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Arlington Street Fair fills Olympic Avenue

 

Christopher Andersson

Sunny Day Dulcimers owner John Ellis, left, demonstrates how to play a dulcimer for local Bryan Terry at the Arlington Street Fair on July 7.

Almost 200 vendors came to Olympic Avenue in Arlington last weekend as part of this year's Arlington Street Fair.

The annual Street Fair is put on by the Downtown Arlington Business Association (DABA) and brought a wide variety of vendors and organizations to the downtown area this year for three days from July 7 to July 9.

Rich Senff, DABA board member and owner of downtown Arlington business Action Sports, said that this year's Street Fair went well.

"It's pretty full this year and you can see that looking down Olympic Avenue," he said.

The organizers of this year's Arlington Street Fair hoped to increase the vendors coming this year and saw an increase of about 70, for a total of around 190 vendors coming this year.

DABA puts on the Street Fair to provide a summer market for Arlington locals and to help raise money for DABA, which they use to promote the downtown.

"We put the fair on so we can raise funds to advertise the town," said Senff. "It helps keep the businesses on the streets going," she said.

Local Bryan Terry said he had been to the fair before and enjoyed coming this year as well.

"It's very nice, lots of people and great weather," he said.

The Street Fair provides a place to gather with other people from Arlington.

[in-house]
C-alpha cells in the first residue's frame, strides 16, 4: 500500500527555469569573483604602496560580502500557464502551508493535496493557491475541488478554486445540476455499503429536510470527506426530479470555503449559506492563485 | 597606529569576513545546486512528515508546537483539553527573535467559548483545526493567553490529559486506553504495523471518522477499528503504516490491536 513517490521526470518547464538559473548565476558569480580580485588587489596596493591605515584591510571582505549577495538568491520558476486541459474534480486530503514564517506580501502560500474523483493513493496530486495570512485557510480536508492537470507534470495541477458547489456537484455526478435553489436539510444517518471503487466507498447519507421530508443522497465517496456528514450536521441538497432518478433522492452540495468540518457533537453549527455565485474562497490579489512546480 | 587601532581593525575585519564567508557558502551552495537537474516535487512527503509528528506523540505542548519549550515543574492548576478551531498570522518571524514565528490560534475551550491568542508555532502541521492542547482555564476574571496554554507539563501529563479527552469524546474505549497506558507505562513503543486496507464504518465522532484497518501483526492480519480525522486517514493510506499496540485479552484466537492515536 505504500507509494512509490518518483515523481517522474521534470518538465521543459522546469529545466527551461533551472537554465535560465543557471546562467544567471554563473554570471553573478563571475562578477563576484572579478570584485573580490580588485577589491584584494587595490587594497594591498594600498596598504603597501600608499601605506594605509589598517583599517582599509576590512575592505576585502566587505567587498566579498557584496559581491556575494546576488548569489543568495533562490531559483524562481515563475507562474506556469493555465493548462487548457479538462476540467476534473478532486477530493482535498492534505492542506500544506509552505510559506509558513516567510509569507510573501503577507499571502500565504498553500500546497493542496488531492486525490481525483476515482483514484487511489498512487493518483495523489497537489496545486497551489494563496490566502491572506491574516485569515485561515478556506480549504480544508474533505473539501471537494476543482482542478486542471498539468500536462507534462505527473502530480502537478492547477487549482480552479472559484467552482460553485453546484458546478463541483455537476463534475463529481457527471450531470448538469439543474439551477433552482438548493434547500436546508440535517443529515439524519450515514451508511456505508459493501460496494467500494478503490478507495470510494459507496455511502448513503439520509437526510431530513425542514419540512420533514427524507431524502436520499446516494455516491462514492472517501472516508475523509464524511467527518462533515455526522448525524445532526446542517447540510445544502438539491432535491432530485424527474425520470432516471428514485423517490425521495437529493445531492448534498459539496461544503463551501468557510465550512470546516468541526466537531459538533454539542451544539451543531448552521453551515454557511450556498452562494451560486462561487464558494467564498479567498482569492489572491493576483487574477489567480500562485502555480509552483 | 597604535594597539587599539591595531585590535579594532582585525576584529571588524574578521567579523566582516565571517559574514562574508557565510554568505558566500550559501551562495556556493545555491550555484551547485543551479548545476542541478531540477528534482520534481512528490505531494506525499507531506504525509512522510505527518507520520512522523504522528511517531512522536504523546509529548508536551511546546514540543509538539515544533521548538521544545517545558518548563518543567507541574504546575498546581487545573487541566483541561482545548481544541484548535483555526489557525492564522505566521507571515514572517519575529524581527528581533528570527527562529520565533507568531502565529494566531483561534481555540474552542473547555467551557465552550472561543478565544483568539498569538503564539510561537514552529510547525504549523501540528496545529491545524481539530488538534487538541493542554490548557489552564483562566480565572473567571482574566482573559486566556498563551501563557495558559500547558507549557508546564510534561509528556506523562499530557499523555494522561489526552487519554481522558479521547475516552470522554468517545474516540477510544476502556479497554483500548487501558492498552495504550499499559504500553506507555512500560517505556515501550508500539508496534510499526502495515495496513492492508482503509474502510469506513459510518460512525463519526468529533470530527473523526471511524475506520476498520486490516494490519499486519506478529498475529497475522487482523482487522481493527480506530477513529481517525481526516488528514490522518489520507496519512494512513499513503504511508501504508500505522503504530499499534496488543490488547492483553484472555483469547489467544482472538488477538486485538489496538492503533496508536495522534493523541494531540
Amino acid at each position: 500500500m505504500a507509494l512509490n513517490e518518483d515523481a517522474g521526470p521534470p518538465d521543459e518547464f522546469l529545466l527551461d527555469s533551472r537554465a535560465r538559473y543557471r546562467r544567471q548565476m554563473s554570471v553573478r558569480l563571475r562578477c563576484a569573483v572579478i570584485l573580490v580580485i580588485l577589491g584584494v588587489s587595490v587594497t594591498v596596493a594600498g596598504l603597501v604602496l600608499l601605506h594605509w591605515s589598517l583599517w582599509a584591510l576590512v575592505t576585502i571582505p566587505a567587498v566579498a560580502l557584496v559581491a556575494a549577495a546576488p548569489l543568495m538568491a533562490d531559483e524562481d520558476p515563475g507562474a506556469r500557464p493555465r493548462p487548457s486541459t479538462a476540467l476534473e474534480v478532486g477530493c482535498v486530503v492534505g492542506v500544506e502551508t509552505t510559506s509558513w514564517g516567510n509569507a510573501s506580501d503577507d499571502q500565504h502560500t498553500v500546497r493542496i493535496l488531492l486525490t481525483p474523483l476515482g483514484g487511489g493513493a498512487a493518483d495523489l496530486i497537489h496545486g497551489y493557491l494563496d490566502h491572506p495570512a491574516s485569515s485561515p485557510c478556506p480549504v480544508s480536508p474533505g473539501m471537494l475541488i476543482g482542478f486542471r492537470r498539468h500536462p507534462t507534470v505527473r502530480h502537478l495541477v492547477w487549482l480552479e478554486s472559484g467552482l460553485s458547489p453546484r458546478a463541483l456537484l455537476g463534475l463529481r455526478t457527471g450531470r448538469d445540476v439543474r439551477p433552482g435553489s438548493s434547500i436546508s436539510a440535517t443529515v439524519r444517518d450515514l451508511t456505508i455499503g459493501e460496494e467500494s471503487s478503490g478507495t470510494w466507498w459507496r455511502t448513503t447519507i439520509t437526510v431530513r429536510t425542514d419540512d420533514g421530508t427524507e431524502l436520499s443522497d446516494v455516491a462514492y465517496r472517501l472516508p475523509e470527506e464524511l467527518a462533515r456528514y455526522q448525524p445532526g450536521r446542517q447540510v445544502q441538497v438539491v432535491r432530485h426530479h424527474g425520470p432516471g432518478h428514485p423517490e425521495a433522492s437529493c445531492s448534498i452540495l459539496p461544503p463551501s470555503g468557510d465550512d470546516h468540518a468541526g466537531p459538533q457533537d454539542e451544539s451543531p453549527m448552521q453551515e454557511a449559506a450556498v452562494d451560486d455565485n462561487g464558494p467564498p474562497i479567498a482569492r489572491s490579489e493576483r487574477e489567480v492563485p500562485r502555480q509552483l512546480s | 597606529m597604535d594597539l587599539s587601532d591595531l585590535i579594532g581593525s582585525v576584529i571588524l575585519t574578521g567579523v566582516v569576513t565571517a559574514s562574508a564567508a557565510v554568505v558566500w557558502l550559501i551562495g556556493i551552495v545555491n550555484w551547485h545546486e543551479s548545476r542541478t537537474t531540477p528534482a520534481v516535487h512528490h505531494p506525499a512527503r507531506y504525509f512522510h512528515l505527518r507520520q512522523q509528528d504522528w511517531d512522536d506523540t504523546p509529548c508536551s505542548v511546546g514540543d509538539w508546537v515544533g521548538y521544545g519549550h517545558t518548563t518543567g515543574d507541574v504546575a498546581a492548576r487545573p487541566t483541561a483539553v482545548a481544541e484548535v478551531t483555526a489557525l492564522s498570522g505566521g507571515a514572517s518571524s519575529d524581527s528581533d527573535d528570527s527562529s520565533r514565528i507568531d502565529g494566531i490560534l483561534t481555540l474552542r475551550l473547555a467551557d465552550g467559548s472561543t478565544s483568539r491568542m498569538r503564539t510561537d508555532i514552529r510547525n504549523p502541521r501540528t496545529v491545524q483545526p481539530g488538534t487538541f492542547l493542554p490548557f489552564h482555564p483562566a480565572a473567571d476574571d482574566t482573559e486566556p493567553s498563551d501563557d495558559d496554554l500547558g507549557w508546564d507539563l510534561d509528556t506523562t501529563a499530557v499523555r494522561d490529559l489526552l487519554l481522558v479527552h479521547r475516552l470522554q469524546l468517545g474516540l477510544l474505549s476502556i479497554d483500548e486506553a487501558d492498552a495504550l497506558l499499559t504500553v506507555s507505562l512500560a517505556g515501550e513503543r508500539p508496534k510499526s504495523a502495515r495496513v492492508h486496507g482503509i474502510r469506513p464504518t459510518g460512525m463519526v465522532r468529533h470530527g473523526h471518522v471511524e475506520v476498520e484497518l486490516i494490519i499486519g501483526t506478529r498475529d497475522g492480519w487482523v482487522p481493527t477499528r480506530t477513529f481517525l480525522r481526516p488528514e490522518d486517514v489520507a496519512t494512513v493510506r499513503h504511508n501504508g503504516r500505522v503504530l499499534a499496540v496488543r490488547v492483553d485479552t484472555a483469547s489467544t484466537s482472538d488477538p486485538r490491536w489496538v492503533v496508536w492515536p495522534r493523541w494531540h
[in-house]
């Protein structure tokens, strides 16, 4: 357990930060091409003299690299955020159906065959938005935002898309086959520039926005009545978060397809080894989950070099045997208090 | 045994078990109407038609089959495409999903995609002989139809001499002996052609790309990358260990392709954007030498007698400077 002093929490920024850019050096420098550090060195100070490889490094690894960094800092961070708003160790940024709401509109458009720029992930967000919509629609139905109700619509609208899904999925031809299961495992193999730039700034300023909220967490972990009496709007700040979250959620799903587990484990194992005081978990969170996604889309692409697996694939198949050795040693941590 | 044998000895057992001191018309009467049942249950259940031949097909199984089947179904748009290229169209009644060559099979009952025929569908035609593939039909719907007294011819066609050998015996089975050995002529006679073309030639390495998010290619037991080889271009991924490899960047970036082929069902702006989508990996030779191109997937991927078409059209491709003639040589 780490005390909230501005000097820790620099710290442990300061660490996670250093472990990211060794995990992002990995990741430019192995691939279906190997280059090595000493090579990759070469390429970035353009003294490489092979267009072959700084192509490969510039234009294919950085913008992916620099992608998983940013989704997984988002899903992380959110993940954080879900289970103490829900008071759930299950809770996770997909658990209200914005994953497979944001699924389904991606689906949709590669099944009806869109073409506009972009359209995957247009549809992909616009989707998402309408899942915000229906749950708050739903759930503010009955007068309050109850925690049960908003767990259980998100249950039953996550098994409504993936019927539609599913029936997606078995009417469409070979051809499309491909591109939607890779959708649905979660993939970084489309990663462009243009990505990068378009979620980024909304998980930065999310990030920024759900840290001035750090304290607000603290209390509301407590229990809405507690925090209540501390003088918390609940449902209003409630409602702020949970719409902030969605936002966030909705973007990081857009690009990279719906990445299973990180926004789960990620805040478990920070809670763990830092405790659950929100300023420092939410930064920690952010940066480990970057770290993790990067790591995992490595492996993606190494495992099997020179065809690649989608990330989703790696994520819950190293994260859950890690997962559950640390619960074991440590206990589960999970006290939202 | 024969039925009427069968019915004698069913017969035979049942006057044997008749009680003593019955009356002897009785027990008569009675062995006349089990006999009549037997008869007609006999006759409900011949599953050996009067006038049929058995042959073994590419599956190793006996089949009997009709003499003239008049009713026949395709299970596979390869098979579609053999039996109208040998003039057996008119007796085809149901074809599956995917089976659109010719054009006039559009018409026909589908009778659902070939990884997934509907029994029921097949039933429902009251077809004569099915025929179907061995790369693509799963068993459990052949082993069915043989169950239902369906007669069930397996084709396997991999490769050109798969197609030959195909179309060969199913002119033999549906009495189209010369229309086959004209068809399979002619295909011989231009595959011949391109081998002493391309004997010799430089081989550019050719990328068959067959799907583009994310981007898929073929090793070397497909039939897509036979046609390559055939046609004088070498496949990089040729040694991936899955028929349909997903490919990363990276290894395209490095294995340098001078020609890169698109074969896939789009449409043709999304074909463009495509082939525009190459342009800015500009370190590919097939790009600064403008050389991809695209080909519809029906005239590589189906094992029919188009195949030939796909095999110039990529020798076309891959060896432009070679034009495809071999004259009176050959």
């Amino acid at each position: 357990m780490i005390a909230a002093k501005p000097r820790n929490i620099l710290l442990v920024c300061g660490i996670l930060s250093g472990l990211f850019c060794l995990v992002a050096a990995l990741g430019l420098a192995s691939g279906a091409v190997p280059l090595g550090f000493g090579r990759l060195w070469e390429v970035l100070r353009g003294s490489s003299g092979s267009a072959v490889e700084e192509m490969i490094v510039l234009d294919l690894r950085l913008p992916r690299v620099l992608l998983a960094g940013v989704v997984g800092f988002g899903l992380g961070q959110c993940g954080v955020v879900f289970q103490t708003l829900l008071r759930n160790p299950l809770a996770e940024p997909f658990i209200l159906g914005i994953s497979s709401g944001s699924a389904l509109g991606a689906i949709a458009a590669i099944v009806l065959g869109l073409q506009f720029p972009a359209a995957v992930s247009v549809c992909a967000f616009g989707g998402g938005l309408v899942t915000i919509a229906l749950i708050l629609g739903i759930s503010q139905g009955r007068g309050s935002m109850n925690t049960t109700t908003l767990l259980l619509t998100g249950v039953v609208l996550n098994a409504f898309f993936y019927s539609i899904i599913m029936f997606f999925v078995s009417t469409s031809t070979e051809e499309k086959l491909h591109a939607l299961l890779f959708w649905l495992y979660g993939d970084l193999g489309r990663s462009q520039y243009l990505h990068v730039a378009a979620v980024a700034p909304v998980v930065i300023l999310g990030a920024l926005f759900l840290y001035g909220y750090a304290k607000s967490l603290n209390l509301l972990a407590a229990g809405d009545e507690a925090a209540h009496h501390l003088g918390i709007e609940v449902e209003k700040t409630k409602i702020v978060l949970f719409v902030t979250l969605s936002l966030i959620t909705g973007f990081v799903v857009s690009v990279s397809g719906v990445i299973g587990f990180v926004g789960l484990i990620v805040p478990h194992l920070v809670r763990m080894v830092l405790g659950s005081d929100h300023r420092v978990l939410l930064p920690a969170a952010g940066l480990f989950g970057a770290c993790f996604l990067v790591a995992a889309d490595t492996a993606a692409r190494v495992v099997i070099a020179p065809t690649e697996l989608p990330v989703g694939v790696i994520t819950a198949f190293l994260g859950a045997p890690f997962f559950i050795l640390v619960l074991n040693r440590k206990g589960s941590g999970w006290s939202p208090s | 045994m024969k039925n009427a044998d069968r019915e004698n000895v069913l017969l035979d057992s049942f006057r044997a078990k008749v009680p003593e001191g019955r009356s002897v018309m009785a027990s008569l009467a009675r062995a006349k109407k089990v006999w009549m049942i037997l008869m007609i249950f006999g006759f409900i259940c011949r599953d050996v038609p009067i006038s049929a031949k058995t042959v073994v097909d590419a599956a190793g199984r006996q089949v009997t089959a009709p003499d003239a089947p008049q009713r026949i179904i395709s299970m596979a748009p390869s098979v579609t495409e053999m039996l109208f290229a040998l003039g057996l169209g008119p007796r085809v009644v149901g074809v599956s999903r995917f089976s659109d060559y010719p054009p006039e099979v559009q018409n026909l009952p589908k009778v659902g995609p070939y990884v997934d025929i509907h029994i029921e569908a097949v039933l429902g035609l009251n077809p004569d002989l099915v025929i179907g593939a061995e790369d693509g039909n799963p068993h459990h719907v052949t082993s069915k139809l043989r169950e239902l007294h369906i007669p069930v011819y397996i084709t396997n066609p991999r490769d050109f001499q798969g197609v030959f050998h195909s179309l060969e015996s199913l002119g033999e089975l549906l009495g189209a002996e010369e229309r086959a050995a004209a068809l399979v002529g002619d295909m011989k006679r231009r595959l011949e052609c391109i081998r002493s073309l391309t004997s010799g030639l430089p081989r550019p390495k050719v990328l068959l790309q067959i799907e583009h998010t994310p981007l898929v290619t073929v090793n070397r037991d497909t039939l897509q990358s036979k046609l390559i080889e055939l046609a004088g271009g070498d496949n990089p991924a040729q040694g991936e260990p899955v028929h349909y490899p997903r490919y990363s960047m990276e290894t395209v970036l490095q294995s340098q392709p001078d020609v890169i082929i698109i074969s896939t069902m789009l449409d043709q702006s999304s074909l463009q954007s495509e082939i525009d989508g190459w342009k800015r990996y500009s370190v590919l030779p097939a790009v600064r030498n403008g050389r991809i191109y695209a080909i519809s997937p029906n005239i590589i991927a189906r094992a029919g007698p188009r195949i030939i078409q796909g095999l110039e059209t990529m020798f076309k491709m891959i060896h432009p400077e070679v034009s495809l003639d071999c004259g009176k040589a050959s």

"There's a sense of community and a hometown feel," he said.

John Ellis, owner of Sunny Day Dulcimers, one of the vendors at the event, said he likes the community at the event as well.

"The biggest thrill I get is just meeting the people who come and talk with me," he said.

Many people also come to the fair because of the many different items available at the fair.

"I think some of them like the diversity of all the different things offered," said Senff.

The fair was home to many different vendors including local small farms, woodworkers, hand-made jewelry and other items.

"There's everything from the Arlington Pickers, some rusty stuff, some new stuff," said Senff.

Ellis brought his handmade dulcimers, which are a musical string instrument.

"I'm doing my craft as a hobby, unlike many of these people. I'm doing it to get the instrument in people's hands," he said. "I get to tell the story of the instrument to so many people, and that's why I like to come out to fairs."

Big organizations and small organizations both came out to the fair.

"I saw a big-time bath fitters down there and you got some small food vendors that some people just love," said Senff.

Volunteer and religious organizations also come out to talk to people about how to get more involved in the community.

"There's a whole bunch of different churches down here, too," said Senff.

More information about DABA is available at arlingtonwa.org.

 

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